All Entries For learn to love
I spent most of my early and mid 20s working the second shift at newspapers. I loved working as a copy editor, and I loved the hours, too. My shifts began at 4 p.m. and ended at midnight, which meant I could stay up late, sleep until noon, and still have time to run errands and go to the gym (a rare occurrence then) before work.
Eventually I joined the 9-to-6 crowd, and it was tough. I did not like mornings.
Fast-forward to last fall, when my yoga studio announced it was adding traditional sunrise morning practice to the schedule during the week. Though I now love my morning practice and wouldn't return to evening sessions, it was not an easy transition. I am not a morning person by nature, but I have become one by necessity.
Life is more likely to interfere when I schedule yoga practices at night. I'm too tired, too stressed, too busy. I have time to formulate all kinds of excuses. But when the alarm goes off at 5:30 each morning, I have no excuse. When I don't want to get out of bed (and who does on a cold winter morning?), I ask myself: What else would you be doing at this time? The answer (aside from sleeping): Nothing. So I get up.
By 9 a.m. I have put in almost two hours on the mat, showered, spent time with my cats, and started my workday. Whereas before I had a hard time getting motivated first thing in the morning, now I dive head-first into the day. Even my work schedule has changed. I save less-intense work for afternoon and choose to work on larger projects first. I feel so much better--more energized and accomplished. I know that morning workouts are worth it!
Those first few weeks were tough. I was exhausted by 9 p.m., falling asleep as soon as my head hit the pillow, and I dreaded the alarm clock each morning. I "accidentally" slept through it or hit snooze more than a few times. Within two months, my entire schedule changed.
Here's how I adjusted: Read More ›
When I first set out to lose weight, I didn't know much about exercise. I had spent most of my teen years and early 20s finding ways to avoid exercise, instead choosing to control my weight by restricting calories and other, unhealthy methods. I thought sweating was gross, running made my lungs burn, and I didn't like sports.
So I walked. At first just the two miles home from work, then to work, then longer routes… it felt good to move, then time outside allowed me to clear my mind, and the weight did start to come off. Eventually I joined a gym and started integrating different cardio into my workouts, usually the elliptical. Cardio back then was just something I did to burn calories, not something I particularly enjoyed.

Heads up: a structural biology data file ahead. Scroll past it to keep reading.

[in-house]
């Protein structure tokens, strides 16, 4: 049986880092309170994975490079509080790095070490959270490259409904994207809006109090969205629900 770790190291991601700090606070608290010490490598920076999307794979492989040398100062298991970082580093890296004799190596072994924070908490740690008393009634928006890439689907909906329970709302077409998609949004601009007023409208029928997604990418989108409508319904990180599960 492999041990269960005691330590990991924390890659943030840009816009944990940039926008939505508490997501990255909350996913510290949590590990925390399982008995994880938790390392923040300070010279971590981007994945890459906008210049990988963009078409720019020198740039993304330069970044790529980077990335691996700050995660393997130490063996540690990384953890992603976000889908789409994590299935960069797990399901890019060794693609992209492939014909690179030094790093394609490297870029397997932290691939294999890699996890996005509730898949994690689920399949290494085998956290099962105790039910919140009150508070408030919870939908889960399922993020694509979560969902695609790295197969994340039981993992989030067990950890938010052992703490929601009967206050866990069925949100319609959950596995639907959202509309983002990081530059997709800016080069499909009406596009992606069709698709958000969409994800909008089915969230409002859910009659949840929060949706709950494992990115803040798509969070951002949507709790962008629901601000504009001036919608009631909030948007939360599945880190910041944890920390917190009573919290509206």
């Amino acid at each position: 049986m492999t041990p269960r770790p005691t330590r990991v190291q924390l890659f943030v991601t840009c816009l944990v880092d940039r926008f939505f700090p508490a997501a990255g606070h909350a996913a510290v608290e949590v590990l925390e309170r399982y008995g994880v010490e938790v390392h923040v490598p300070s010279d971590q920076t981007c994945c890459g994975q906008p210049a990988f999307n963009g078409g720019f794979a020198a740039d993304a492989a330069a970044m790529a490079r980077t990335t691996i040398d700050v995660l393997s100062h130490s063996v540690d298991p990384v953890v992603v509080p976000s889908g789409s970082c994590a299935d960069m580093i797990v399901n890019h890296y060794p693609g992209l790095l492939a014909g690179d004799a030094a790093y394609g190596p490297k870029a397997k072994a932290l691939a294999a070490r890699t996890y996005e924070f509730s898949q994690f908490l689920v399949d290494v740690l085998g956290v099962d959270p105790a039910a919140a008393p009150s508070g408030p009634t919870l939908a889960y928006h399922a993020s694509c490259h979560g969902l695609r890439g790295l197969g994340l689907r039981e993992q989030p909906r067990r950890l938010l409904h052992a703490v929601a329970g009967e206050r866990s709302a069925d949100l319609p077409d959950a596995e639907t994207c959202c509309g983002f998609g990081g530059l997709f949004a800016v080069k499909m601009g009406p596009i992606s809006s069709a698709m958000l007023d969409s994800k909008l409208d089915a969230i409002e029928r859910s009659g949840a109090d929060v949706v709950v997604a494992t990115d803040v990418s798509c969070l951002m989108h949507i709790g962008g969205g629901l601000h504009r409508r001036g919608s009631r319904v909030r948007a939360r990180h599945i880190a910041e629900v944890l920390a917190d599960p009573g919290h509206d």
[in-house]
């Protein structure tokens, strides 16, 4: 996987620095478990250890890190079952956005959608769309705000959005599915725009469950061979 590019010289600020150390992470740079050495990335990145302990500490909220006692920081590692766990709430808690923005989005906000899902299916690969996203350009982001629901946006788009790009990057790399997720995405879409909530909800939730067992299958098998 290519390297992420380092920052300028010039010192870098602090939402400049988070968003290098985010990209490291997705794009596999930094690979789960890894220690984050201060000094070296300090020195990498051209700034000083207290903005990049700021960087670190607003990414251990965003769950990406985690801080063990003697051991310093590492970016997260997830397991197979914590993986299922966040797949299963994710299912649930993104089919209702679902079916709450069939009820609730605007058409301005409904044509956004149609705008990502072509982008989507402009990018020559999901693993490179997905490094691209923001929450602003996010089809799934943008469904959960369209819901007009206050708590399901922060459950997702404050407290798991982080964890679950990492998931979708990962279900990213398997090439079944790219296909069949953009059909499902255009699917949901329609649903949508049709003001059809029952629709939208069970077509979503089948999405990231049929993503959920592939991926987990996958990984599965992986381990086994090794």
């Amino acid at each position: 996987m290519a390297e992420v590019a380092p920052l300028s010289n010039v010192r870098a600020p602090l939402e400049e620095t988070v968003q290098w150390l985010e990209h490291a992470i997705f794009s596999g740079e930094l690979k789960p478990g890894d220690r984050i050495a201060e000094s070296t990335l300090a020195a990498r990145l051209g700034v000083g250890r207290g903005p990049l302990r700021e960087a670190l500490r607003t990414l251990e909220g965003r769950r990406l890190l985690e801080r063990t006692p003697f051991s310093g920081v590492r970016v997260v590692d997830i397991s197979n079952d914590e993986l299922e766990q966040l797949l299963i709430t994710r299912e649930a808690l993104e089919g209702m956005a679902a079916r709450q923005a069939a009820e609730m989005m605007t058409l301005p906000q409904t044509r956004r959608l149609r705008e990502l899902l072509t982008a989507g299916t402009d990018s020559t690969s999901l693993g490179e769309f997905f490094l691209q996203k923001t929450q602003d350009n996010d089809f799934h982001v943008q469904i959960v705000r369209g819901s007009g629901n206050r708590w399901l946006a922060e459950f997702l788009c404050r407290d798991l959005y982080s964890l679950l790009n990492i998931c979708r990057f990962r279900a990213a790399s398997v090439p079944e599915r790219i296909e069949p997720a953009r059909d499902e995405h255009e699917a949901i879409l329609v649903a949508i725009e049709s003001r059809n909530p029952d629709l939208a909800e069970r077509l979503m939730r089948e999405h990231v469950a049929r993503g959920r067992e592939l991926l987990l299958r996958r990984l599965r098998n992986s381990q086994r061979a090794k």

It wasn't until I joined SparkPeople as a member and an employee that I found my two primary forms of cardio: running and Spinning. I love challenging myself in a tough Spinning class, adding resistance until my legs burn and pushing myself to complete the sprints, jumps, and other killer moves. (That Coach Nicole is one tough Spinning teacher! She loves jumps on the bike!) And running gives me time to think, or not think. It's a moving meditation for me, and it allows me to shed stress while getting a great workout. Read More ›
Not everyone enjoys exercising, but it doesn't have to be that way. You CAN learn to love exercise! I know some of you may be thinking to yourself that I'm crazy and that there is no way that you will ever learn to love exercise, but it really can happen.
For anyone who knew me before joining SparkPeople and going on my journey to better health, they probably would have told you that I didn't like exercise. Back then they would have been right, but I have changed that mindset. Now I honestly can say that I enjoy exercising. But how did I change my dislike for exercise? Well, what worked for me was trying various exercises and activities until I found what I liked to do. If you find something that you enjoy doing, or at least that you don't mind doing, then you are more likely to start to enjoy exercise and look forward to it. Any time I hear anyone say that they don't like to exercise, I always recommend they try a new exercise or activity. That usually helps them enjoy working out and sometimes even love exercising.
By Regina Ragone, R.D., Family Circle Magazine Food Director
Are you and the kids not getting your daily servings of veggies? We found super-healthy produce snacks and unusual new vegetables that'll have the whole family asking for seconds.